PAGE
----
Mount Pleasant

The Mount Pleasant winery is my special subject. It was the home of Australia’s first great winemaker – Maurice O’Shea – and until the early 1960s it was known as the producer of Australia’s best table wines.

Its reputation has barely been dimmed in the years since but nevertheless, scores of wineries have since overtaken it. I recently re-published a biography of Maurice O’Shea, and so I’ve spent more than my fair share of time trawling the winery’s archives, or what can be found of them. And yet even I was surprised to hear that the winery’s famous 1880’s-planted vineyard hasn’t been fermented as a single vineyard wine since 1965. This vineyard routinely produces a tiny yield of grapes and so, since 1965, it’s been fermented with the grapes of other vineyards. This is the equivalent of Henschke’s ancient Hill of Grace Vineyard grapes being blended with the grapes of other vineyards; a thought barely thinkable.

Suddenly though all has changed at Mount Pleasant. The grapes of the 2013 and 2014 vintages from the 1880 vineyard were fermented and matured separately, and have now been bottled as they are. For the first time since 1965 then we get to see the raw produce that Australia’s first great winemaker had to play with, from the estate on which he lived. The result is a revelation. It’s not just a tasty wine; it’s an important one. And yet it’s only the entree. Because strangely enough it’s not the best of the wines added to the Mount Pleasant range.

The change – in thinking as much as anything – at Mount Pleasant hasn’t been specific to the 1880 vineyard. It’s swept through the entire range. In 2009 (and in the years prior) the winery produced four red wines each year. In the 2014 vintage, it produced 14. This is that rare occasion where the expansion of a wine range has been wine-lead rather than marketing-lead.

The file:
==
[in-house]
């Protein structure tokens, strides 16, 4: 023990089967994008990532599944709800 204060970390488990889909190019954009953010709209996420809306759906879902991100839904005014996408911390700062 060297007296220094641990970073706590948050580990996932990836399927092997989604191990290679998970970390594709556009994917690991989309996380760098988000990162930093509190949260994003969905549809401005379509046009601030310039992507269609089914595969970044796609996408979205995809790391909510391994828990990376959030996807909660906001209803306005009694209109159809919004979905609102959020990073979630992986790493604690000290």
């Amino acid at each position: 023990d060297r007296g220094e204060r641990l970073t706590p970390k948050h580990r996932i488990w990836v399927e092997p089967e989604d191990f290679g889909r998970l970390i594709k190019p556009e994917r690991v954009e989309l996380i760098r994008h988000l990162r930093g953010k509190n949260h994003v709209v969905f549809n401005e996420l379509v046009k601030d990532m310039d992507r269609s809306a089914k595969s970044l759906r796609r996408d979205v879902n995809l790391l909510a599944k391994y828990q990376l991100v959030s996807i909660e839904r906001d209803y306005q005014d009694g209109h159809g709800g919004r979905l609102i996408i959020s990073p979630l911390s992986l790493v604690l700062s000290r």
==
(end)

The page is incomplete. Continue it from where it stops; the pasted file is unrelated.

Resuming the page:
Many of these new wines are made from individual blocks; seen in all their individual glory for the first time. Maurice O’Shea bought the Mount Pleasant winery in 1921 and so he inherited that 1880-planted vineyard. He didn’t plant or plan it. During his years of roaming the Hunter Valley, on foot and by horse, he identified a block of prime land in the Hunter Valley owned by Emily Dunn. It was 22 hectares of volcanic soil, set on a hillside. He negotiated with her during the second world war, and took possession in March 1945. He called the land Rosehill. This is the site Maurice O’Shea thought would make the best Hunter Valley red wine. He planted vines on this hill, though he never got to see the job properly through; he died prematurely, of lung cancer, in 1956. His Rosehill vineyard started being planted in 1946 though a further crucial set of vines went into the ground in 1965. These vines have been popping out top-grade grapes each summer almost every year since, though again they’ve been blended into large commercial-volume wines. Conditions for the 2014 vintage were perfect. It was decided that shiraz from the 1965 plantings of the Rosehill vineyard should be fermented and bottled separately. It’s the shiraz Maurice O’Shea dreamed of, but never had the chance to make. The result is everything he might have imagined. And more.

There is a lot of “over scoring” of Australian wine nowadays. Far too many wines score close to 100/100. The problem with such scores, inter alia, is that they leave little room to move, should a better wine come along. In the context of today’s scoring environment this 1965 Vines Shiraz should probably score close to 112/100.

Or better put: there’s every chance that this is the best red wine to be produced out of Mount Pleasant in 50 years. Some folks reckon that a rock wall should now be built around Rosehill’s 1965 Shiraz plantings; enclosing it. The wine itself has its own rock wall in-built. CAMPBELL MATTINSON